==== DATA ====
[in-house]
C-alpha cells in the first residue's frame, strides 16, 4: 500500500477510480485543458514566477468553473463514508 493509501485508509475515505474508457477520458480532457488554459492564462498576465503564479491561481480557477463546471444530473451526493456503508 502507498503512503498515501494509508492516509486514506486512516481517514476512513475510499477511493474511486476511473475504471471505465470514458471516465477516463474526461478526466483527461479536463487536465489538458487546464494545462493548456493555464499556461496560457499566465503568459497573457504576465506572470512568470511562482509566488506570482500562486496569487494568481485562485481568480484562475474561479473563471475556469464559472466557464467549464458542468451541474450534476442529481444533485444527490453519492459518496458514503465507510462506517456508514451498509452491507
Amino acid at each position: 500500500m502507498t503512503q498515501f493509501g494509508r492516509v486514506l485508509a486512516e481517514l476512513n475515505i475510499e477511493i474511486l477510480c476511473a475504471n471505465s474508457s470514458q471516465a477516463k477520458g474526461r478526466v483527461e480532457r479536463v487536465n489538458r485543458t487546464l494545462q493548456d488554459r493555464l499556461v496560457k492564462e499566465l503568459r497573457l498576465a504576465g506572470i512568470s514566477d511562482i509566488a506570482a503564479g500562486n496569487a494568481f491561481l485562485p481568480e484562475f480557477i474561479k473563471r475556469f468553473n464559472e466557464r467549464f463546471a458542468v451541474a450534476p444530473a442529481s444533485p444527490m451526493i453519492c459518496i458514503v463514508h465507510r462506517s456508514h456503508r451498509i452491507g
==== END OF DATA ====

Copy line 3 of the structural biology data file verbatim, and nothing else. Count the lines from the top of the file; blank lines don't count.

Amino acid at each position: 500500500m502507498t503512503q498515501f493509501g494509508r492516509v486514506l485508509a486512516e481517514l476512513n475515505i475510499e477511493i474511486l477510480c476511473a475504471n471505465s474508457s470514458q471516465a477516463k477520458g474526461r478526466v483527461e480532457r479536463v487536465n489538458r485543458t487546464l494545462q493548456d488554459r493555464l499556461v496560457k492564462e499566465l503568459r497573457l498576465a504576465g506572470i512568470s514566477d511562482i509566488a506570482a503564479g500562486n496569487a494568481f491561481l485562485p481568480e484562475f480557477i474561479k473563471r475556469f468553473n464559472e466557464r467549464f463546471a458542468v451541474a450534476p444530473a442529481s444533485p444527490m451526493i453519492c459518496i458514503v463514508h465507510r462506517s456508514h456503508r451498509i452491507g